What We're Reading

BP oil still washing up on coast as trial begins; can Gusman blame jail conditions on funding?

In short, the $12 billion word is “gross,” as in gross negligence. A judgment of gross negligence could multiply Clean Water Act penalties five-fold upon for the defendants, which would mean billions more for coastal restoration. BP denies gross negligence and has attempted to deflect blame to its co-defendants. All told, BP faces about $21 billion in fines. For context, back in 2011 I noted the prevailing pessimism about the prospect of BP having to pay civil penalties over $10 billion.

Contrary to popular belief, oil from the BP Macondo spill is still bombarding the coastal regions of the Gulf of Mexico from Louisiana through Alabama and even into the panhandle of Florida. Port Fourchon and the Wisner property is on the frontline of this assault.

In this case, though, Apache detected the flow, activated the blowout preventer and evacuated workers from the rig. It reported the incident to federal regulators and brought in Boots & Coots, the well control company, to kill the well. No lives were lost, no injuries were sustained, no environmental damage was detected.

That argument is laughable in light of the fact that Gusman maintains ancillary operations that include motorcycle, mounted, K-9, search and rescue, and security/patrol units. He spends more on fuel than the Fire Department, EMS, the district attorney’s office and the coroner’s office combined. He’s also in the process of building an $81.5 million kitchen and office facility that can serve more than 25,000 meals a day — enough for more than 8,300 prisoners, or nearly four times the jail’s current population. Given those expenditures, it seems clear that OPP’s biggest problem is one of management, not funding.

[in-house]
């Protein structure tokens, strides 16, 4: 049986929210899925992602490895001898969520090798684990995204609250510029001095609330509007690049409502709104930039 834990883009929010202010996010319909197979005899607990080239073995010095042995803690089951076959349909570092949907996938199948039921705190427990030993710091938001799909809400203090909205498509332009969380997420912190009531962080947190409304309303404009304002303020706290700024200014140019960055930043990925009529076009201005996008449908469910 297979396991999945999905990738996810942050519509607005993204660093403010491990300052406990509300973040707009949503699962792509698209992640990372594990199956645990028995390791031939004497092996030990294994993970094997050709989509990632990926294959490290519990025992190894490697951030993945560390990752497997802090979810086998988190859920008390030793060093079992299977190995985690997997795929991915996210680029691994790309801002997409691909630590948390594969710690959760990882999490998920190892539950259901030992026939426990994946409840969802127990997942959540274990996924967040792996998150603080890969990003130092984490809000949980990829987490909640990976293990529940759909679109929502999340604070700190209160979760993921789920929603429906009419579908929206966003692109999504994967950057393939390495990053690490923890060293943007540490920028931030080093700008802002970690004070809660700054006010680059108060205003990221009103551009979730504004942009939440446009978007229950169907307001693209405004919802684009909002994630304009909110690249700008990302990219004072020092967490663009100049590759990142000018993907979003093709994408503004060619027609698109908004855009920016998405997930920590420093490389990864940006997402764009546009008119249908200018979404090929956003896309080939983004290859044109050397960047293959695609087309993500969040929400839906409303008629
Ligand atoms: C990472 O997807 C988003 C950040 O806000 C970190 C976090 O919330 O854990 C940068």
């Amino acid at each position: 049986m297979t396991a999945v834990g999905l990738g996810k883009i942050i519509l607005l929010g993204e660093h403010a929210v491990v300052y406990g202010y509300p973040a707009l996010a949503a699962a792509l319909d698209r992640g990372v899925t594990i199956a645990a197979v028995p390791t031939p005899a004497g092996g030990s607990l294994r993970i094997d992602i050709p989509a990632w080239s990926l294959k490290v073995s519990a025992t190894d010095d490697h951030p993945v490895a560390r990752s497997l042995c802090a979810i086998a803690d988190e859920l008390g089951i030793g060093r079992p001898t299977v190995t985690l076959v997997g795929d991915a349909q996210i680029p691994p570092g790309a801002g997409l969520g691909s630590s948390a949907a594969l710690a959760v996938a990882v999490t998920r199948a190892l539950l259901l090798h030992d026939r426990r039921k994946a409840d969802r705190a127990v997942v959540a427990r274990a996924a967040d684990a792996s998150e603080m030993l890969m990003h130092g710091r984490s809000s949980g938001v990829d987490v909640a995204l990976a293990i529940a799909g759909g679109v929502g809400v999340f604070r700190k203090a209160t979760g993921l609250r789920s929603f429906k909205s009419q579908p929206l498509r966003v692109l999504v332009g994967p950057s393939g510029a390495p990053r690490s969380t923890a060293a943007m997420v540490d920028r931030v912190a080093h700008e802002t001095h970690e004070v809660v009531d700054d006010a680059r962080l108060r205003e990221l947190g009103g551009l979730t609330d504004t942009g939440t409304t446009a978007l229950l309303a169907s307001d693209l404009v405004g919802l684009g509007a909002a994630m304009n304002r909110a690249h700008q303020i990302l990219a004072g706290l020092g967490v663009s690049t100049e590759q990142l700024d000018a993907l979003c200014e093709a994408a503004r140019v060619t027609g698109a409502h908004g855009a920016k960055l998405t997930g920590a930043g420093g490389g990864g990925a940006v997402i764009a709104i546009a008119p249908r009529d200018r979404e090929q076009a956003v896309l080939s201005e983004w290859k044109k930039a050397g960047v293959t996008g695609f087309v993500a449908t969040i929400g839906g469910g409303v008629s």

Louisiana stands to lose hundreds of teaching jobs, while thousands of Defense Department employees in the state are furloughed, and oil-and-gas permitting in the Gulf of Mexico is delayed, according to a White House report released Sunday evening.

Additionally, the sequestration measures may close five airport towers, including two in Lake Charles and the New Orleans Lakefront Airport. U.S. Rep. Rodney Alexander (R-La.), called the announcement a political scare tactic by President Barack Obama’s administration. “I believe the sequestration is going to take place, and my position at this point is we should let it take place,” Alexander said.

Help us report this story     Report an error    
The Lens' donors and partners may be mentioned or have a stake in the stories we cover.
About Mark Moseley

Mark Moseley blogs at Your Right Hand Thief. Until mid 2014, Mark Moseley was The Lens' opinion writer, engagement specialist and coordinator for the Charter Schools Reporting Corps. After Katrina and the Federal Flood he helped create the Rising Tide conference, which grew into an annual social media event dedicated to the future of New Orleans.